Implementing a hip fracture registry and financial incentive program to enhance best practice in hip fracture care in Western Australia

Hannah Seymour*, Diana Fajardo Pulido, Amanda Ling, Rebecca Mitchell

*Corresponding author for this work

Research output: Contribution to journalArticlepeer-review

2 Citations (Scopus)

Abstract

Hip fracture is a common injury in older adults that causes significant morbidity and mortality. Older adults who sustain a hip fracture are at a higher risk of institutionalisation, reduced mobility and subsequent falls and, consequently, have increased rates of morbidity and mortality. Quality improvement strategies that address gaps in hip fracture care are needed to ensure best practice and improve health outcomes for older adults. This case study describes the development of a state-based hip fracture registry and incentive payment scheme in Western Australia (WA), which were designed to drive quality improvement. The registry monitored best practice in hip fracture care criteria across three tertiary hospitals in WA, and the incentive program provided premium payments to these hospitals for meeting six criteria in best practice clinical quality. The fracture registry commenced in 2011, and by 2014 all participating hospitals were eligible for payments. From 2014 to 2016, the proportion of patients who were operated on within 36 hours increased from 60% to 79%. This case study illustrates how a hip fracture registry in conjunction with small premium payments improved well-described process measures in hip fracture care. What is known about the topic?: Hip fracture is a common among older adults, usually resulting from a fall. International clinical quality registries have been shown to help drive quality improvements in patient care processes and outcomes. What does this paper add?: This paper adds an Australian perspective to the existing literature on the efficacy of hip fracture clinical quality registries. It offers an example of how a Western Australian hip fracture registry with an associated incentive payment program drove clinical care and process change to improve care provision and patient outcomes. What are the implications for practitioners?: This case study suggests regular monitoring and reporting on hip fracture care processes and patient outcomes can lead to improvements in both of these measures. Because incentive payments may have contributed to the best practice improvements noted in this case study, practitioners involved in designing future monitoring and reporting programs should consider the merits of incorporating financial incentives.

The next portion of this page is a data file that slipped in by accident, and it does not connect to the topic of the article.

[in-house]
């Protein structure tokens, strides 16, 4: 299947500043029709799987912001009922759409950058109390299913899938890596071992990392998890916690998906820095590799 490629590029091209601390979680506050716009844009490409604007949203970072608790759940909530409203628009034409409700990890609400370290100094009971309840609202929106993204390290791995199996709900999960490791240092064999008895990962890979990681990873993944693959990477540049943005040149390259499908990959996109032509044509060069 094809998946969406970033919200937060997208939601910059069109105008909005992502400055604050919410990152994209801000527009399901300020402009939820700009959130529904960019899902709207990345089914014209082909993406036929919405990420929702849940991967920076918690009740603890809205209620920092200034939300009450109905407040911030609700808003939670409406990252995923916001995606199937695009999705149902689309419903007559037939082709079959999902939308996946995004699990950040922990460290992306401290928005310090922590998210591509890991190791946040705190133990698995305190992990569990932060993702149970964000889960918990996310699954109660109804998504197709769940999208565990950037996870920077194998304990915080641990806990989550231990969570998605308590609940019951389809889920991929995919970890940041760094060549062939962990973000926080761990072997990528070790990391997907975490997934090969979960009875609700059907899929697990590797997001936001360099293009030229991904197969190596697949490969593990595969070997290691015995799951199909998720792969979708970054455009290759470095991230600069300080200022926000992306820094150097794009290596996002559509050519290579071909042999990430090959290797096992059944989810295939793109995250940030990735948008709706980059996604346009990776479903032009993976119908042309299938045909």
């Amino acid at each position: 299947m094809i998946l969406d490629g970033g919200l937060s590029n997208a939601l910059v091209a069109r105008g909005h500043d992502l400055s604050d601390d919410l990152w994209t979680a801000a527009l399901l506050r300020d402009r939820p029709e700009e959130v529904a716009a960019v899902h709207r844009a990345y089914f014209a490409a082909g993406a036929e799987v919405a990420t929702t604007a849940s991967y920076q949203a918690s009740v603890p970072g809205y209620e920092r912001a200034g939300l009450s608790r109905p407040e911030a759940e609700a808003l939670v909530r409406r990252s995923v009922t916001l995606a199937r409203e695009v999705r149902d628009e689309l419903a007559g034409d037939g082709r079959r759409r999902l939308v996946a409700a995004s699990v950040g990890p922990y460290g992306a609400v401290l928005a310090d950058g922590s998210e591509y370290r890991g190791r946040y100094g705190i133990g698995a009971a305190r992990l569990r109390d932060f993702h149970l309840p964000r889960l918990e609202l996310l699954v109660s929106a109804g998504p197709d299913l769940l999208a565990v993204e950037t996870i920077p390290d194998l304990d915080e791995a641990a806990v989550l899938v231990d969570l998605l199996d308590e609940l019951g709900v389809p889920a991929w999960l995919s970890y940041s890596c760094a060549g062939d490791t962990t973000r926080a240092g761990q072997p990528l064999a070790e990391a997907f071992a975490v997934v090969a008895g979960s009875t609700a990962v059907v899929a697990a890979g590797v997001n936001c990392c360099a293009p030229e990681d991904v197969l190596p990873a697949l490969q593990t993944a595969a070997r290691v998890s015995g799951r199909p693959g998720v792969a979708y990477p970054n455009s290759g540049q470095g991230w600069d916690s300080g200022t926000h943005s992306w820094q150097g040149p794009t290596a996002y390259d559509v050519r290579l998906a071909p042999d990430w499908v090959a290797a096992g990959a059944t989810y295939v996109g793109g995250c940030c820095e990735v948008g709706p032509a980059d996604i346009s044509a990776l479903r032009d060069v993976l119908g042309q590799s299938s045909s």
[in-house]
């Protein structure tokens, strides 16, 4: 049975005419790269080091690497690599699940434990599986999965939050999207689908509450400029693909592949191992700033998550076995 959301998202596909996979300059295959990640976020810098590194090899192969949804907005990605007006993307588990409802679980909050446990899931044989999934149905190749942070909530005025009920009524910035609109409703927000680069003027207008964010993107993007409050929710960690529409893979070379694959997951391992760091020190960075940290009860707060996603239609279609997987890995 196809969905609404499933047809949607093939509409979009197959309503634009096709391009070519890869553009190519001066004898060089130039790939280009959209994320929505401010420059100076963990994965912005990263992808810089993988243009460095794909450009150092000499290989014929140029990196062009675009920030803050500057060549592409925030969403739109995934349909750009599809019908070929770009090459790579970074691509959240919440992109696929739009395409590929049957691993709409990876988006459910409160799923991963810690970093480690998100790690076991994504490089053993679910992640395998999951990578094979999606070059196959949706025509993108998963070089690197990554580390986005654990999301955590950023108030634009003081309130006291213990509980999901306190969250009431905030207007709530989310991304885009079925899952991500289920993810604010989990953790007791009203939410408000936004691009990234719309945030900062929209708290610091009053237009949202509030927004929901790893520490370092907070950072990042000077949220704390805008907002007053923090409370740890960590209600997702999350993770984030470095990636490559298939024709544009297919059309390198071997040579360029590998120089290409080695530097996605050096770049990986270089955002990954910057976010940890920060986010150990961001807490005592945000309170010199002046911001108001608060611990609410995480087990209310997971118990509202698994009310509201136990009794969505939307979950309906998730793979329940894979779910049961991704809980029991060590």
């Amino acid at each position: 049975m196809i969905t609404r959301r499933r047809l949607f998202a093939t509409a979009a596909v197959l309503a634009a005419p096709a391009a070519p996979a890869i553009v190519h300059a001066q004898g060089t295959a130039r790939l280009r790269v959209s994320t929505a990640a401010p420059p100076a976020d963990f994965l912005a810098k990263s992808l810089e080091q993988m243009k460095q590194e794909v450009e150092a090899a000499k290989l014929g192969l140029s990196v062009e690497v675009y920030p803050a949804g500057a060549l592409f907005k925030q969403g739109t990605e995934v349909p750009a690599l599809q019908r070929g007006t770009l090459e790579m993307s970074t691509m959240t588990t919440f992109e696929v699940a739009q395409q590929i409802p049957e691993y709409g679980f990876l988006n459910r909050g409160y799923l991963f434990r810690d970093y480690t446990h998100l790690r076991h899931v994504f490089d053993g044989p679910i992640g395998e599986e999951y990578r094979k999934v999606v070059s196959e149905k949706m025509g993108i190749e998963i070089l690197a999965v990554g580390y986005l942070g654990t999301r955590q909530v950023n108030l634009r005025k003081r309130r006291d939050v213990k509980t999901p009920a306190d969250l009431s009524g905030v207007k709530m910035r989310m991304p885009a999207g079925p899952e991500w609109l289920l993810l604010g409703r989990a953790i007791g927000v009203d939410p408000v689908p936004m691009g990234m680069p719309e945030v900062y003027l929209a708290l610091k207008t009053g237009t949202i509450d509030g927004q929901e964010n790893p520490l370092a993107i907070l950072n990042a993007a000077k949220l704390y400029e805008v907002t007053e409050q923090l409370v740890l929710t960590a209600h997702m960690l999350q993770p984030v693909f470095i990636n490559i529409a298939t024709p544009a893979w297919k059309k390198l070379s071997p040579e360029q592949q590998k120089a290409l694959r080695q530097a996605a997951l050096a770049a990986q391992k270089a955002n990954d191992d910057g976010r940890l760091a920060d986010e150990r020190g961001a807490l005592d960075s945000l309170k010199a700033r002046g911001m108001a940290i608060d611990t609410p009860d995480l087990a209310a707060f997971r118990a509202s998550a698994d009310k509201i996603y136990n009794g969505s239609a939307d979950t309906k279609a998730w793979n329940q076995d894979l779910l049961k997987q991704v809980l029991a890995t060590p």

Original languageEnglish
Pages (from-to)143-147
Number of pages5
JournalAustralian Health Review
Volume45
Issue number2
Early online date19 Mar 2021
DOIs
Publication statusPublished - 19 Mar 2021

Keywords

  • best practice
  • care coordination
  • financial incentives
  • fracture care
  • fracture registry
  • geriatric care
  • hip fracture
  • incentive payment scheme
  • morbidity
  • mortality
  • older adults
  • orthogeriatric care
  • process improvement
  • quality care
  • tertiary hospital

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